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Linux phone stacks target Cortex-A8 SoC

Jun 4, 2008 — by Eric Brown — from the LinuxDevices Archive — 2 views

Two vendors of Linux mobile phone software announced support for Texas Instruments's newest applications processor for mobile phones. At Computex Taipei, Movial Creative Technologies is showing its IXS (Internet eXperience Stack) mobile toolkit, and Azingo is demonstrating its… Azingo Mobile stack, both optimized for TI's OMAP3430.

Clockable to 800MHz, the OMAP3430 is among the first SoCs based on ARM's Cortex-A8 architecture. Cortex-A8 is positioned as burning similar power to ARM11, while delivering two-to-three times better performance.

Azingo Mobile

Azingo announced its planned integration with TI OMAP3430 in February. At the Computex show in Taipei, Taiwan, this week, Azingo will demonstrate a LiMo-compatible integration of Azingo Mobile (pictured at top) optimized for the OMAP3430. The demo reportedly includes “touchscreen Internet browsing, web widget applications, audio, video, and personalized user applications,” says Azingo. In addition, Azingo says it is now a member of the TI Developer Network.

Movial IXS Toolkit

Movial's Movial IXS Toolkit is a “white label application suite for creating custom branded user interfaces,” says the Finland-based company. Movial's IXS consists of a browser, a media player, and a Communicator suite of video telephony, presence, instant messaging, and video-sharing software. The software “allows Web developers and designers to rapidly create mobile device user interfaces using common Web-based technologies, including Web 2.0, Ajax JavaScript, and XML,” says Movial.

In February, MontaVista and Movial announced they would jointly integrate, market, and support MontaVista's Mobilinux OS and DevRocket development tools with IXS. Movial is known for originating the popular scratchbox embedded development tool. The company assists consumer electronics companies in creating Linux devices, especially SIP-, OMA-, and XMPP-connected devices based on the GTK or Qt graphics frameworks. Key clients include HP, Orange and Telefonica, and Nokia, according to the company.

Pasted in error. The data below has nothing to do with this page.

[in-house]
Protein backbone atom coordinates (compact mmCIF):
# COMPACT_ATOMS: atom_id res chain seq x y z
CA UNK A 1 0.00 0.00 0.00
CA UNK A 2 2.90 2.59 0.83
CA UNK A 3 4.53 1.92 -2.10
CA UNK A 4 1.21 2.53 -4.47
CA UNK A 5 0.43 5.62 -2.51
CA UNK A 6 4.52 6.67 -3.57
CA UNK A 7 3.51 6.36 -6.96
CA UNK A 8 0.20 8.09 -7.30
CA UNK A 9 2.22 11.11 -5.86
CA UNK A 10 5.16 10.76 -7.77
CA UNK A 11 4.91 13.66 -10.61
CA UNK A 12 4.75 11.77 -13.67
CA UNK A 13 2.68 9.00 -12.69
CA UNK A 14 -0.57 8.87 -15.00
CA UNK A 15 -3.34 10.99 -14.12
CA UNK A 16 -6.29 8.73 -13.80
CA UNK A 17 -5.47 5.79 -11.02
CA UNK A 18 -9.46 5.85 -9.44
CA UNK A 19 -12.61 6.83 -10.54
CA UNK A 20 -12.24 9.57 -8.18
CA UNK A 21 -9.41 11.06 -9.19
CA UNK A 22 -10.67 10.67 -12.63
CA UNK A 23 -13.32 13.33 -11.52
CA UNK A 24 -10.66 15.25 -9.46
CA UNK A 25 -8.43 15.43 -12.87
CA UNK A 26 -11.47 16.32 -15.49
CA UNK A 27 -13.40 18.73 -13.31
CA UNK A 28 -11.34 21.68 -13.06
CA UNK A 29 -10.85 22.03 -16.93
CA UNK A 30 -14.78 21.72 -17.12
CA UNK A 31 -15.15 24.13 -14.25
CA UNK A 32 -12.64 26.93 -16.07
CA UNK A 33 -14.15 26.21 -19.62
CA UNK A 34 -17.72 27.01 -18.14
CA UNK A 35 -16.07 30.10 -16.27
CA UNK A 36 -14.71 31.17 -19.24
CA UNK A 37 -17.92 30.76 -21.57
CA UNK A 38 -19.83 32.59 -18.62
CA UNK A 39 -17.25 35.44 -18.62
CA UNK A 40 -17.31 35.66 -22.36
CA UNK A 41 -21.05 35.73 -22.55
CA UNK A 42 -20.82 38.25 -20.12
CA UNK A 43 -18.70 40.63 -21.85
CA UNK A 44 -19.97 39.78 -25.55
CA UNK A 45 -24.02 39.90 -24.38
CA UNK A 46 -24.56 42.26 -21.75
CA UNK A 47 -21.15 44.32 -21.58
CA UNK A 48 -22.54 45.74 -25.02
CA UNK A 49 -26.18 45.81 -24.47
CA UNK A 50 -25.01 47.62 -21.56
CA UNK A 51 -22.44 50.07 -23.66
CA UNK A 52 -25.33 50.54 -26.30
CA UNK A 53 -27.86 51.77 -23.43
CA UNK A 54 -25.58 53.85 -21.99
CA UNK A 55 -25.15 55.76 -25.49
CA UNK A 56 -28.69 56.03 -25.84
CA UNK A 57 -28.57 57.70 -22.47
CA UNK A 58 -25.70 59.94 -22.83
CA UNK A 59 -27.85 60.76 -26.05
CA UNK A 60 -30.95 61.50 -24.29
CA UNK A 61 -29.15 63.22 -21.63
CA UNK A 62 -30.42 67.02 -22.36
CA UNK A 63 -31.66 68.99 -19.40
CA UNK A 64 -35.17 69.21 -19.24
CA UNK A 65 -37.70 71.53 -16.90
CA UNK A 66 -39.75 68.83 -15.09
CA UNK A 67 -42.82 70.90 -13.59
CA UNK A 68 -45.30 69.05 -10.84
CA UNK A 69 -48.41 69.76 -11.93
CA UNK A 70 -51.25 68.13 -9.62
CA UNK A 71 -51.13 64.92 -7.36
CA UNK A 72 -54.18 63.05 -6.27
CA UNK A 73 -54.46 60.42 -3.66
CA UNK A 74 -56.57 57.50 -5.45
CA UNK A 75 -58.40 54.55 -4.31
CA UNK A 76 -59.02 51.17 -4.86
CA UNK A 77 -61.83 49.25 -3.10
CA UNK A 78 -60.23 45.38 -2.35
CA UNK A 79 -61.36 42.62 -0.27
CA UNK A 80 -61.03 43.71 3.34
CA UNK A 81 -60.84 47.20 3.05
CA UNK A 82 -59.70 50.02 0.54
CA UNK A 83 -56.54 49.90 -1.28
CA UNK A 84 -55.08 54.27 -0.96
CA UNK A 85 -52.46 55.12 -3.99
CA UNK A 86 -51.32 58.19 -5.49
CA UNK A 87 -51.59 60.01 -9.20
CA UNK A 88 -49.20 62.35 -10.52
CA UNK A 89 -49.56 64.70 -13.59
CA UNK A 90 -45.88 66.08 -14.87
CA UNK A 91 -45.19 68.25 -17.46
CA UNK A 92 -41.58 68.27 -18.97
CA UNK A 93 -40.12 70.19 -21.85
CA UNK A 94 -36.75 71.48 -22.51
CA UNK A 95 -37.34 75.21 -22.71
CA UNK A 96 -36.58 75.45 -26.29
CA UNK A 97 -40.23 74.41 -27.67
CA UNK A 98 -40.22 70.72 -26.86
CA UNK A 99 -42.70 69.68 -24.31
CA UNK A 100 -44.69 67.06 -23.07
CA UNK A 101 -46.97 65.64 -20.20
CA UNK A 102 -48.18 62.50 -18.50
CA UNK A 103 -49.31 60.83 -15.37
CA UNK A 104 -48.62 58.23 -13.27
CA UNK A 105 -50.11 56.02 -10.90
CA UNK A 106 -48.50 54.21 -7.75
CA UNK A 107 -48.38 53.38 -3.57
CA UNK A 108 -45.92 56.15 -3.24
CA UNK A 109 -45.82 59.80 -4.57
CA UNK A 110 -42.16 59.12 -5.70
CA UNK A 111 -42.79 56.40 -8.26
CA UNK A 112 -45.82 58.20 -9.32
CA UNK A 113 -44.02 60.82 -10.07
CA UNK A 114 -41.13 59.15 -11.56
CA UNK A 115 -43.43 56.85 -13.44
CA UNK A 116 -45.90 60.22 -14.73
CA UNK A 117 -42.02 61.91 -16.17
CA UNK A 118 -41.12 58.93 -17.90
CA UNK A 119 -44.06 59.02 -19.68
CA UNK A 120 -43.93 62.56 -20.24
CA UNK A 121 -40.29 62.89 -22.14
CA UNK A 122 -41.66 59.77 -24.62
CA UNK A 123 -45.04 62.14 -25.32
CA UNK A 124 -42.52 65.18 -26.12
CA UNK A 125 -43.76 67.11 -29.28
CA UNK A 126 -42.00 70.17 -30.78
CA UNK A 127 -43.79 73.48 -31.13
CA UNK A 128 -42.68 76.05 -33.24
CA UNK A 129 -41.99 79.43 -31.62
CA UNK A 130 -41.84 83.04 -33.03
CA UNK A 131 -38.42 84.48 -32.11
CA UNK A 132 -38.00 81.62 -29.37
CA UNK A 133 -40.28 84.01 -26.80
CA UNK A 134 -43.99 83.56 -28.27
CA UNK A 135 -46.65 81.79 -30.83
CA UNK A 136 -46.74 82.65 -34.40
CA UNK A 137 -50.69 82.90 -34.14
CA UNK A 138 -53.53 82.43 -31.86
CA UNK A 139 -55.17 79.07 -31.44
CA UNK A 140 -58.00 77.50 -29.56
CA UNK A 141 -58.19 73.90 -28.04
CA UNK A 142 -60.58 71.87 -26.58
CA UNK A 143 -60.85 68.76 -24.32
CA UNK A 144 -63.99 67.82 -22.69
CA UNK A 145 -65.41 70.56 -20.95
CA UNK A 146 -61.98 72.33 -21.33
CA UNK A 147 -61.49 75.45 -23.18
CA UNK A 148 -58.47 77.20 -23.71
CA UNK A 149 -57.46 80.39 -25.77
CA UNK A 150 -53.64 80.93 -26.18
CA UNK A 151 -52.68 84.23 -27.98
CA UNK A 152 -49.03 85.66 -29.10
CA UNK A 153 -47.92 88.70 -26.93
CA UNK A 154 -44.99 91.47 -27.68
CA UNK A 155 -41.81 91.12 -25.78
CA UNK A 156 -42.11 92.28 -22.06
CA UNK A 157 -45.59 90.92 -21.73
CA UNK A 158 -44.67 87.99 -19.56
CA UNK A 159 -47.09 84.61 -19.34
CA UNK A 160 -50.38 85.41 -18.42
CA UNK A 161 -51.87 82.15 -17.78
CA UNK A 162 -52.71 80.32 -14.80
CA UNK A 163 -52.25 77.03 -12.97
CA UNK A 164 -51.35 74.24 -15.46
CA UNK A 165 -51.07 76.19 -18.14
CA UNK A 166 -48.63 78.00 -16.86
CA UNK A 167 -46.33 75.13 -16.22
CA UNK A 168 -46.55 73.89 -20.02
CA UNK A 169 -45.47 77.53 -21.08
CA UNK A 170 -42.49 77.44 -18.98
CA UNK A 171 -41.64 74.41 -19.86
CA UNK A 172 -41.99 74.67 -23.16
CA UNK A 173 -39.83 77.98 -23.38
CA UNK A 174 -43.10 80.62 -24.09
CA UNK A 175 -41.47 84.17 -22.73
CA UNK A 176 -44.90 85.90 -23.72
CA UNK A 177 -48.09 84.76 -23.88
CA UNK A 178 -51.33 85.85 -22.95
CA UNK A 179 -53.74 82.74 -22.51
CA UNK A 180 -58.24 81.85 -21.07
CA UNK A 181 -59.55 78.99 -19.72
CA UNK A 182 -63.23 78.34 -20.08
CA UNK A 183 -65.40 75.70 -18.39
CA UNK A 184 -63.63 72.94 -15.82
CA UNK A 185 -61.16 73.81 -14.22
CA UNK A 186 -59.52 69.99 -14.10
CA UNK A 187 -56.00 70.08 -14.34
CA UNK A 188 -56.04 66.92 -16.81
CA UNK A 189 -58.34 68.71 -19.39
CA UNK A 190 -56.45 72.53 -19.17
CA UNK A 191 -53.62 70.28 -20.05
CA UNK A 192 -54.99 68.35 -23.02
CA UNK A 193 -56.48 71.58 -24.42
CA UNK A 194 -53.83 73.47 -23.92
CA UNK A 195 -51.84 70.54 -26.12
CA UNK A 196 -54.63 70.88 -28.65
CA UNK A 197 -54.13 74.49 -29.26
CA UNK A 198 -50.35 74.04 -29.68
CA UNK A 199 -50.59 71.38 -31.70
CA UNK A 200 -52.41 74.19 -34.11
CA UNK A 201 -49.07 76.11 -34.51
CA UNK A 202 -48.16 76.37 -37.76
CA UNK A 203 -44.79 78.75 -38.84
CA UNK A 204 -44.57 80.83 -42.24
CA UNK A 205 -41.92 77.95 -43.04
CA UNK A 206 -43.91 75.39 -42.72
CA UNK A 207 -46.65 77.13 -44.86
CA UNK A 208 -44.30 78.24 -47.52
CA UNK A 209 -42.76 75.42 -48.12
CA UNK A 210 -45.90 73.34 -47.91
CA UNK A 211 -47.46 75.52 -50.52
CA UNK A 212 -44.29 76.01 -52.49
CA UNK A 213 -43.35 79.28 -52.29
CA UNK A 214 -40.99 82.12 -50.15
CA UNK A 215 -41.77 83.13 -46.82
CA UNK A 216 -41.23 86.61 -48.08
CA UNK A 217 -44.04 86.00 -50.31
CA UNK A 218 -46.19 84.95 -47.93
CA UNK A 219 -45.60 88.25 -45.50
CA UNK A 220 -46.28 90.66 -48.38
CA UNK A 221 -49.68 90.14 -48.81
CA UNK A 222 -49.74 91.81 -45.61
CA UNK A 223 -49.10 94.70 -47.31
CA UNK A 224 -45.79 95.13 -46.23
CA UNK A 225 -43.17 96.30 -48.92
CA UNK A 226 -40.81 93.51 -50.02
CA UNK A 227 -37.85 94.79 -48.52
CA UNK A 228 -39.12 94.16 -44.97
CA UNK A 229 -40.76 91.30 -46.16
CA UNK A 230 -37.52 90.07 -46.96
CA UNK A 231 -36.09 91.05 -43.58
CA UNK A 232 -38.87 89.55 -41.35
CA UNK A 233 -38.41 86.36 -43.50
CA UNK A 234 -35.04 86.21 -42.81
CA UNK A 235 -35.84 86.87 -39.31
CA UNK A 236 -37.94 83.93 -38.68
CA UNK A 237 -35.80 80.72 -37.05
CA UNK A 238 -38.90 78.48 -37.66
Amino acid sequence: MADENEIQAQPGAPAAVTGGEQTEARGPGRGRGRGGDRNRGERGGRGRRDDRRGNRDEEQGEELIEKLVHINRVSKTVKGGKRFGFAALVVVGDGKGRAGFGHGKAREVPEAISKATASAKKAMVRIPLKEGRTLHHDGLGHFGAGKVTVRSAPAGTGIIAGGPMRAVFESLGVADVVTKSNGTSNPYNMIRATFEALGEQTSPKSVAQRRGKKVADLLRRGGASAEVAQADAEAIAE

TI's popular mobile SoC

The OMAP3430 has garnered considerable hardware and software support over the last year, including:

  • In 2007 Access announced it was supporting the SoC in its ALP phone stack.
  • Last year, the processor was designed into an Ericsson mobile phone reference design.
  • In January of this year, announced that its Linux-based portable gaming device, Pandora, was using the processor.
  • In February Aricent announced audio and video codecs aimed at letting phones based on the OMAP3430 play and record high-definition (HD) video in MPEG-4 format.
  • Also in February, Wind River demonstrated its Consumer Devices Linux kernel and Google's Android stack the SoC.
  • In April, MontaVista announced that its Mobilinux distribution would support the SoC.

OMAP3430 architecture
(Click to enlarge)

Stated Mahesh Veerina, Azingo CEO, “We're very pleased to deliver a LiMo-based mobile Linux solution for OMAP technology customers following so quickly on the heels of TI's membership in the LiMo Foundation.”

Stated Tomi Rauste, president of Movial Creative Technologies, “Movial IXS Toolkit enables extremely fast and cost-efficient user interface development based on the TI OMAP3430 solution.”


Neither Azingo or Movial announced final availability of their OMAP3430-integrated products, but Azingo will demonstrate the integration in the TI's briefing suite, and Movial will show its integration at an undisclosed location at Computex this week. More information on TI's OMAP processors may be found here.

While the 3430 is primarily targeted at handset vendors, TI also offers a similar OMAP3440 processor designed for a wider audience of low-volume embedded customers.

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